Are you lonesome tonight,
Do you miss me tonight?
Are you sorry we drifted apart?
Does your memory stray to a brighter sunny day
“This film is dedicated to my father and his generation, who suffered so much for my generation to suffer less. I hope they, the forgotten, can be made unforgettable.”
“Begin at the beginning. The opening moments introduce the rules, the intrinsic norms, of Yang’s film. During the credits, a hanging lightbulb is switched on. Pulsating light becomes a multivalent motif throughout the film, carried via a flashlight, abrupt power cuts, and in a climax some hours later, a lightbulb smashed by a baseball bat. As the credits continue, a flagrantly uninformative extreme long shot shows a man pleading with an unseen educator. He’s complaining about his son’s grades and asking about the boy’s transfer to a night school. Who is he? In probably the most unemphatic introduction of a protagonist in Taiwanese cinema, we get another extreme long shot of the boy we’ll come to call Si’r, waiting outside. It’s Kuleshov constructive editing at work. There’s no long shot establishing the two spaces, nor can we assume that the first shot is, retrospectively, Si’r’s optical POV. But Kuleshov, who cared about punchy clarity, could hardly have approved of the far-off, information-stingy framings. Throughout the film we’ll see doorways block off parts of the action, extremely distant views frame a few scrubby figures, and shots dwelling on empty zones. This opening teaches us how to watch the movie.
The result is that story motifs – the light bulb, the flashlight, the mother’s watch, a samurai sword, a vagrant snapshot, rock-and-roll tunes, baseball bats – don’t simply repeat across the film but rather mingle and overlap. Tony Rayns speaks of ‘resonances’; we could as easily talk of ‘ramifications.’ Each prop or incident radiates in several directions, becoming a node in several plot lines. The dots we connect fuse in a multidimensional space. The strategy has affinities to Yang’s earlier films, but in none of them do we have this spacious dramatic density.”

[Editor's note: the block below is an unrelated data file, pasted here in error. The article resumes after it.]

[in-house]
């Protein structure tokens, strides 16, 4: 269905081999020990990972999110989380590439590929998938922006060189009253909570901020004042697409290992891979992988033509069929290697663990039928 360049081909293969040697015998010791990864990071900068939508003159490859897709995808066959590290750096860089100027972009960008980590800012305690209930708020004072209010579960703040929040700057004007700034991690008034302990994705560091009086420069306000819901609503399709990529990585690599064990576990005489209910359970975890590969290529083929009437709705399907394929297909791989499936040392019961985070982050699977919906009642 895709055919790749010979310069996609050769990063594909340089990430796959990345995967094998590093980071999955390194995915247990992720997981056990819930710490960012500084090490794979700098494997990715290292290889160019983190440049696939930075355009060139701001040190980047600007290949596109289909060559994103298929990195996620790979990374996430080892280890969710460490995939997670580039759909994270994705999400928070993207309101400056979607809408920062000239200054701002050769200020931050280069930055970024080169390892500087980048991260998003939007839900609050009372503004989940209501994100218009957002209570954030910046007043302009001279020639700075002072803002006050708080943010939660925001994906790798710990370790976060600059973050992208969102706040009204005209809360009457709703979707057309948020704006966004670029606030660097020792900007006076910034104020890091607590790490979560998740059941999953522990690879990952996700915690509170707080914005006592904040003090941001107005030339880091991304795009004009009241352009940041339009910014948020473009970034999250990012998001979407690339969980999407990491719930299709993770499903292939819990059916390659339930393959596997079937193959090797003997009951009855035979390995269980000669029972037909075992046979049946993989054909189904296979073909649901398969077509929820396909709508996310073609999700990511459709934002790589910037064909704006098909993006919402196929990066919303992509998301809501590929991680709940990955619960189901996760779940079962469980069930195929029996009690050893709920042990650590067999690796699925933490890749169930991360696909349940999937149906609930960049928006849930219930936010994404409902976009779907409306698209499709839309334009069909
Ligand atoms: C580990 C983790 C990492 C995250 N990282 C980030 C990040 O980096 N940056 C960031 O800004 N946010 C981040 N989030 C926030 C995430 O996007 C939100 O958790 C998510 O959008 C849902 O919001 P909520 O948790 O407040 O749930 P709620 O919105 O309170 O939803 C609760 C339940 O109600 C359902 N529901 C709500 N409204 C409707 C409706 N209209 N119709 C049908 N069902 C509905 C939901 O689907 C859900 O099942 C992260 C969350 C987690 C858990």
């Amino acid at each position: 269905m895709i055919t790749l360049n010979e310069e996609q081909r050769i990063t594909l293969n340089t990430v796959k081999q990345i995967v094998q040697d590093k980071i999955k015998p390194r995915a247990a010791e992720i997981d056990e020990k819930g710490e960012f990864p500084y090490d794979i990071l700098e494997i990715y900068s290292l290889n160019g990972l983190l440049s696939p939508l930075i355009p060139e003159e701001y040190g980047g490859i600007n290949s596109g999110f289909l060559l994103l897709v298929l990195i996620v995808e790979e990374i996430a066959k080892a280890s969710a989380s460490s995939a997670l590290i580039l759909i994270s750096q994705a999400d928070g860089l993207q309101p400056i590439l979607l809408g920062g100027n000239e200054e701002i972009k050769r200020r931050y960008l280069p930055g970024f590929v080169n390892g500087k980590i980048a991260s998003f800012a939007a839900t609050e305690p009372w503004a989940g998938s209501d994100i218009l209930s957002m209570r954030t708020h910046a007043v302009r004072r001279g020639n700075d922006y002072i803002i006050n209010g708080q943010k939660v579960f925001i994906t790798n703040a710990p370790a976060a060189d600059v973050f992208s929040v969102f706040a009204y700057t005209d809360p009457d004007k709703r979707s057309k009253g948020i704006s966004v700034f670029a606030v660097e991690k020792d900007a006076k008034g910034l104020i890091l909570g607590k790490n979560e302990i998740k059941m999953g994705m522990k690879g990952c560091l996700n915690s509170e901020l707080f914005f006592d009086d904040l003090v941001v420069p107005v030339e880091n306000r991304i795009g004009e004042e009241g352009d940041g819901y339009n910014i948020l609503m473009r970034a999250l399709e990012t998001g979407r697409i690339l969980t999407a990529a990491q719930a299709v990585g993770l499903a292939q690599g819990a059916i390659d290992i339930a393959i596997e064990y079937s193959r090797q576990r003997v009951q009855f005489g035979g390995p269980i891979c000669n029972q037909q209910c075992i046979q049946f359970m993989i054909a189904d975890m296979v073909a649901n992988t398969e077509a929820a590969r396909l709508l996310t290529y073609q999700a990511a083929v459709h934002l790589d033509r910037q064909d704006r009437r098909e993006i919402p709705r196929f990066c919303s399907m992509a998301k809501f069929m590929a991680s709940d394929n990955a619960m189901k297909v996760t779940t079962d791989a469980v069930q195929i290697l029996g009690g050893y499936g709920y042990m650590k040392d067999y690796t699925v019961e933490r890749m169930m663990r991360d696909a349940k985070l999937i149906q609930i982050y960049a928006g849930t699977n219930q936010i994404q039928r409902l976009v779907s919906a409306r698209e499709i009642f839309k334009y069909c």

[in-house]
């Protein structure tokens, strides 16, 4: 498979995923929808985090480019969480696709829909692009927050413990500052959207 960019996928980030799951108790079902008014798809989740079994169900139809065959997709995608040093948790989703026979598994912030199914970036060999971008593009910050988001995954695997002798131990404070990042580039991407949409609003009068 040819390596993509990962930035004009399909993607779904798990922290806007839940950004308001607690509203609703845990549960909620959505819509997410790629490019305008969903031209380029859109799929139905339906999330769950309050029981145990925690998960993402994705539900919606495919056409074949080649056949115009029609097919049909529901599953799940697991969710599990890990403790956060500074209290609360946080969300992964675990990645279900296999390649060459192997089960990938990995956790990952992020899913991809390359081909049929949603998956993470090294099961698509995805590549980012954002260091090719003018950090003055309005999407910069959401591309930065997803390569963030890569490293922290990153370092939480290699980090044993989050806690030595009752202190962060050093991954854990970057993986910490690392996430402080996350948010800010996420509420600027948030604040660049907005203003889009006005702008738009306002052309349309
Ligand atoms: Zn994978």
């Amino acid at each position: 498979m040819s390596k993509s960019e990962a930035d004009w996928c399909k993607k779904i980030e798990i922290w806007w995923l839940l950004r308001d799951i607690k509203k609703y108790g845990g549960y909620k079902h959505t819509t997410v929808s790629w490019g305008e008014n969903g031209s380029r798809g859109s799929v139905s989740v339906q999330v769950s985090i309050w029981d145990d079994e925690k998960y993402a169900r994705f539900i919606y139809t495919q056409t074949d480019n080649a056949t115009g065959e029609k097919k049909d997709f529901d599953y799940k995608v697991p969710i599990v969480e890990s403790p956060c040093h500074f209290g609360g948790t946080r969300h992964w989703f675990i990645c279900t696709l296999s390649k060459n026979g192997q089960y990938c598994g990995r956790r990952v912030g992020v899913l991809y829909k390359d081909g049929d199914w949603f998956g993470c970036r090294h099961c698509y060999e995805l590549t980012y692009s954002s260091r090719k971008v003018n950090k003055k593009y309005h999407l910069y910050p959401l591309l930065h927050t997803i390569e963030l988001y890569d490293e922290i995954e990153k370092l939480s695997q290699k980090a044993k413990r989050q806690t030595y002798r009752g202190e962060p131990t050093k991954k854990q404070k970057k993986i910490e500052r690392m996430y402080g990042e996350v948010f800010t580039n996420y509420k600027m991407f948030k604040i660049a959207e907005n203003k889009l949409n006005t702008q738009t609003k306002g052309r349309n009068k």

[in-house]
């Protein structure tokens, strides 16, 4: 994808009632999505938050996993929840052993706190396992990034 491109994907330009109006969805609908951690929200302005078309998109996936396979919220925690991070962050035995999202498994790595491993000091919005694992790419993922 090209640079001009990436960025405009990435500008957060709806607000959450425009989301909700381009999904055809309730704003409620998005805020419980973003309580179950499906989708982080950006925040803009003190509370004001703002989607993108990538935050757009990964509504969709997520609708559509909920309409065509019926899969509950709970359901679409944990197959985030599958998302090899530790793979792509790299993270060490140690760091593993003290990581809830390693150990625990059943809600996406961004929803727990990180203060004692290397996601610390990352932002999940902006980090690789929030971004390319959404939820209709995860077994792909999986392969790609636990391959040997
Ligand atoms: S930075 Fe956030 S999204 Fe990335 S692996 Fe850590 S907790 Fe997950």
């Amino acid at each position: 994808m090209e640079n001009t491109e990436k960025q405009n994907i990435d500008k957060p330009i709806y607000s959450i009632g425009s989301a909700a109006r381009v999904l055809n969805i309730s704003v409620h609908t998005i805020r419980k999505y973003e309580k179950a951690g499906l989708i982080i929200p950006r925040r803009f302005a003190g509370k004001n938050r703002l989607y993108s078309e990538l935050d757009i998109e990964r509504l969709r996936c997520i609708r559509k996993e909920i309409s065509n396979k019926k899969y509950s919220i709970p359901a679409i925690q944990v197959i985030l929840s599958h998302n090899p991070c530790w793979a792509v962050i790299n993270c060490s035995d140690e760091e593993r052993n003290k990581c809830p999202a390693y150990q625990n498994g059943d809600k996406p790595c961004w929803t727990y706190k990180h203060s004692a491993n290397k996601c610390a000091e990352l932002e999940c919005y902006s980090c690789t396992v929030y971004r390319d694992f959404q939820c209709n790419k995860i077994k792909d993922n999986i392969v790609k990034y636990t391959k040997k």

“In fact, the other writers and I built up detailed psychological profiles and personal histories for virtually every character in the film [There are over eighty speaking parts]. If someone asked me to make a 300-episode TV series about these people, I’d have the material to do it. [...] In structuring the film, we looked for ironies and tried to set up connecting chains of action and reaction. We tried to anchor it by tying characters to particular events, but each strand was designed to contribute to the scope of what we were building up. It took us some time to work it all out. Even though the full version runs four hours, I think it’s very lean.”
Edward Yang in conversation with Tony Rayns3
“When we were hanging out and talking about what we were going to make as filmmakers, one thing we agreed on was that we would make our own stories from our own perspectives and that we would depict reality. A Brighter Summer Day actually came from Yang’s own personal experience, plus a very sensationalized news story at the time about this particular incident. And you can see Chang Chen, The Assassin’s (Hou, 2015) lead actor, in his first film. He was fourteen years old at the time and already very good-looking.”
Hou Hsiao-hsien in conversation with Kent Jones4
- 1. Edward Yang, Director's Statement, 1991, Criterion booklet.
- 2. David Bordwell, “A Brighter Summer Day: Yang and his gangs,” Observations on Film Art, 16 June 2016.
- 3. Tony Rayns, “Lonesome tonight,” Sight and Sound, March issue, 1994.
- 4. Hillary Weston, “Hou Hsiao-hsien on the Films That Changed His Life,” The Criterion Collection - The Current, 20 October 2015.